There are three sides to every story.
The accusations levelled at Black Ferns coach Glenn Moore by one of their players, the test veteran Te Kura Ngata-Aerengamate, were awful.
In what appears to be a death by a thousand cuts, the player eventually broke down after a history of verbal shots. No one should be exposed to this at their workplace or in their sporting life. But should social media be the vehicle for airing these allegations? The one-sided exposé in the court of public opinion can be as damaging as the accusations themselves.
Sport has traditionally been the home of tough love from a coaching perspective. The ability to draw the best out of a player sometimes can be based on a good cop/bad cop routine; the protagonist constantly looking to bridge the gap between cruel and kind to elicit the best possible result on the park.
It's a delicate balance that can be achieved, but in the current zeitgeist, if a tendency toward the darker side of the routine goes too far, the results can be ruinous. When this is presented on a public forum, the outcomes are divisive at best, destructive at worst.
It's understandable that Ngata-Aerengamate felt pressure, but like in all conflicts, there are three sides to each story: my side, your side and the truth. There are plenty of questions around this.
Is this a result of systemic problems within NZ Rugby's culture that still accept an antiquated concept as the reasonable norm? Is this an obstinate refusal to move with the times, or a failure to implement manageable conflict resolution pathways? Is this a player on the way out, offering parting blows to soften their exit? Is this a cherry-picked attack, where the offending remarks were positioned out of context? Was this social media bomb a direct result of a breakdown between coach and player or a sign of deeper personal issues which have been triggered by the workplace tumult?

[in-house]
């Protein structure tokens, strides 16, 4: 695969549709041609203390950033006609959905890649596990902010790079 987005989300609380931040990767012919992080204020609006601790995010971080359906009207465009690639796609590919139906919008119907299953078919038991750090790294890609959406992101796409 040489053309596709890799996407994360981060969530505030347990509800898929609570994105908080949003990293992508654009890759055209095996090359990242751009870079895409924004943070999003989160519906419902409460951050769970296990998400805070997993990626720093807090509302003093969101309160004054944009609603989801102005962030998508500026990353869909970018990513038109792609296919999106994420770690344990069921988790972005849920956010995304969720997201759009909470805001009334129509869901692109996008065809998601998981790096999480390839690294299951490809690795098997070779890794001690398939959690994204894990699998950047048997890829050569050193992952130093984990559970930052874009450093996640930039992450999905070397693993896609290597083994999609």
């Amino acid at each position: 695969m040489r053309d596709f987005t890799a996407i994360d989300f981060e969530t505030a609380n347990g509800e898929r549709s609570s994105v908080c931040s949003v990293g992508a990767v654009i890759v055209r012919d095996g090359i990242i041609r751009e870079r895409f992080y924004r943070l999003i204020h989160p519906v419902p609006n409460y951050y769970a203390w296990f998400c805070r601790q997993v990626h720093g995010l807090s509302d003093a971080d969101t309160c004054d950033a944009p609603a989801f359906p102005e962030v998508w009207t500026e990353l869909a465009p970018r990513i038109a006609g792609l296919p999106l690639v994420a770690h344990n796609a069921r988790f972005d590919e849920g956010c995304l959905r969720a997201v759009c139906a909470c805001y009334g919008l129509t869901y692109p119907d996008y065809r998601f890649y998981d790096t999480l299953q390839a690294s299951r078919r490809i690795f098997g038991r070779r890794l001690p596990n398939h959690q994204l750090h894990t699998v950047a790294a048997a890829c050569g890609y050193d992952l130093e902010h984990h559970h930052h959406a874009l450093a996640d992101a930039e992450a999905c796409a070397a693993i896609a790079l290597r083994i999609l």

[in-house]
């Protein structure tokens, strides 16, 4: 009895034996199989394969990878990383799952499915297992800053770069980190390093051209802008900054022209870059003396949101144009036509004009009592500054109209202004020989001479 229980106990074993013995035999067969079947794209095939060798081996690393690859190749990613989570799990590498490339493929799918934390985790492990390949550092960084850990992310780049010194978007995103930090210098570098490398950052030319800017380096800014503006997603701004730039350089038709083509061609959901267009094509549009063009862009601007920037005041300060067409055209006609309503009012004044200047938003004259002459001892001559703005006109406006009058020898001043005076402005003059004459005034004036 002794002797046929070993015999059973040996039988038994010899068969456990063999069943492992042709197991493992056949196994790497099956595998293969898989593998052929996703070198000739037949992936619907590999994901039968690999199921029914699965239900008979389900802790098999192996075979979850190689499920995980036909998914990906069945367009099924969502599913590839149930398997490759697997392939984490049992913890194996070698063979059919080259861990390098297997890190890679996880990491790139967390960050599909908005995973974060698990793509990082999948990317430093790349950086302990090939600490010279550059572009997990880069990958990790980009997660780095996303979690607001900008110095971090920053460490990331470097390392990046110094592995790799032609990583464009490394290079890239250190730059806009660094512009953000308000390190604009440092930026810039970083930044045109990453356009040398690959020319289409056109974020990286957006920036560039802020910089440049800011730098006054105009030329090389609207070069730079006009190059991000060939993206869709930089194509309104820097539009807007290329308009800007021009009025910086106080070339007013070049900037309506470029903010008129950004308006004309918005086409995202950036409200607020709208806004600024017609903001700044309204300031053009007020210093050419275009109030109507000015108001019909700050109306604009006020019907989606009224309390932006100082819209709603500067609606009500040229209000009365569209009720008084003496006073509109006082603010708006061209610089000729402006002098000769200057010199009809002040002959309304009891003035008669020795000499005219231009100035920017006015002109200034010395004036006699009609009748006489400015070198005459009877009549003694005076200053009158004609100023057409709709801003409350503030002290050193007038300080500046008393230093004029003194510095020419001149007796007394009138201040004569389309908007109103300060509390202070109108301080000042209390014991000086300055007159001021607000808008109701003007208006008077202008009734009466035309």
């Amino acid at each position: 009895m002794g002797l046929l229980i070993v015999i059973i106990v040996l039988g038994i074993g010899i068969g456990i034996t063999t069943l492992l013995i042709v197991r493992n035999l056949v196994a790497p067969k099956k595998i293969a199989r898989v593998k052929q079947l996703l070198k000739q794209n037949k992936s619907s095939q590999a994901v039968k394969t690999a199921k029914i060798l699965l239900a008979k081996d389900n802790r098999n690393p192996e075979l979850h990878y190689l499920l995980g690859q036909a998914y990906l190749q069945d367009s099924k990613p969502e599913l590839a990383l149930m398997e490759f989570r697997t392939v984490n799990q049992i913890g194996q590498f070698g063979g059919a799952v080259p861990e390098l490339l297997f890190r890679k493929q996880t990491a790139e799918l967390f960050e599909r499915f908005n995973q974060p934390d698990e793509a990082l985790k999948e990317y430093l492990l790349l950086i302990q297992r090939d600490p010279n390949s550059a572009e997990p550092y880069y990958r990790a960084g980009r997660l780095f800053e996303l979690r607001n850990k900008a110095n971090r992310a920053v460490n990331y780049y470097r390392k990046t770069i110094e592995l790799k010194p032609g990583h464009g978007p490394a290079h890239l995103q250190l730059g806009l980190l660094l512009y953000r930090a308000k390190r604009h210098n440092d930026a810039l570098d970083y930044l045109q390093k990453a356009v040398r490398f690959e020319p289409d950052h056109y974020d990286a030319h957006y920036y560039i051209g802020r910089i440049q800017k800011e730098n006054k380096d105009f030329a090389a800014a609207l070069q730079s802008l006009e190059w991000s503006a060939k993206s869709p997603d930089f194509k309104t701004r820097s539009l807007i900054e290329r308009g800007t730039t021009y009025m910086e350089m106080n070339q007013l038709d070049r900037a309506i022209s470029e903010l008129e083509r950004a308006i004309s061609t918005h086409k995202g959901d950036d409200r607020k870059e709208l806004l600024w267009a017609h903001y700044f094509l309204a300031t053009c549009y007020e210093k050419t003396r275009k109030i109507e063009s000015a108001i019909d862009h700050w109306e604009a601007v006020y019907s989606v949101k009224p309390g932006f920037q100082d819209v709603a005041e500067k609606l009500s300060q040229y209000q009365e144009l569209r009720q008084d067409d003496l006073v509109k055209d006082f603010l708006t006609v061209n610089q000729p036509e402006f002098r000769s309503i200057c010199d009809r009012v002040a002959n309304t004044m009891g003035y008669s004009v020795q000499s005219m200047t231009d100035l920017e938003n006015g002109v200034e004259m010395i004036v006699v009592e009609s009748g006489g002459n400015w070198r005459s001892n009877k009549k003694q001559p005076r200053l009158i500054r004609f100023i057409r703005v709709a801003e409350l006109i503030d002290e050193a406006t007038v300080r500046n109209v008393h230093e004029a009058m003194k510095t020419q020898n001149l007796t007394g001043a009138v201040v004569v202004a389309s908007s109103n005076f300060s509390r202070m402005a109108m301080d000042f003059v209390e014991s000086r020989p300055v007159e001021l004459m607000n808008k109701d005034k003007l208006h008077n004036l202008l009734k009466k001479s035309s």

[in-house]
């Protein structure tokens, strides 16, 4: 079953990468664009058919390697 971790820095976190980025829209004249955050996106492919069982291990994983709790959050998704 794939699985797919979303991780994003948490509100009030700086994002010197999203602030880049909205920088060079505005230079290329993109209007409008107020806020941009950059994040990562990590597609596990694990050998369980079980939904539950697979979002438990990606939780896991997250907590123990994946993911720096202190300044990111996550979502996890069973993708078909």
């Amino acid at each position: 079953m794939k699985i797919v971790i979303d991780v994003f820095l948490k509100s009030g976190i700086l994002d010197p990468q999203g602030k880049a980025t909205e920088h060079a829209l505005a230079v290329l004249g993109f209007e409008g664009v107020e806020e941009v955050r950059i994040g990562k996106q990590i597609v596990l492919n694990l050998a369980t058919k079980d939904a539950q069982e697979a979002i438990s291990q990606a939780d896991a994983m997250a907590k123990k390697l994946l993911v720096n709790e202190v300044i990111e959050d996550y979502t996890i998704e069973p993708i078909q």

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As a coach, exploring every method of performance extraction is essential. Managing the reaction and expectation of individuals during this, especially when the formerly successful team is being well beaten, is a fraught experience for all.
The simplistic narrative of results-based success is no longer the yardstick. Everyone in a team wants to achieve the same outcome, but the path travelled toward a common goal is no longer led by the coach. It's a combined effort where the final score is still important, but the personal cost is equally valid. Not by any means necessary any more.
With deep examination and concessions from all parties, this clash could drive meaningful change.
The positive in this drama is the initiation of change and the ability to grow healthy structures for all concerned.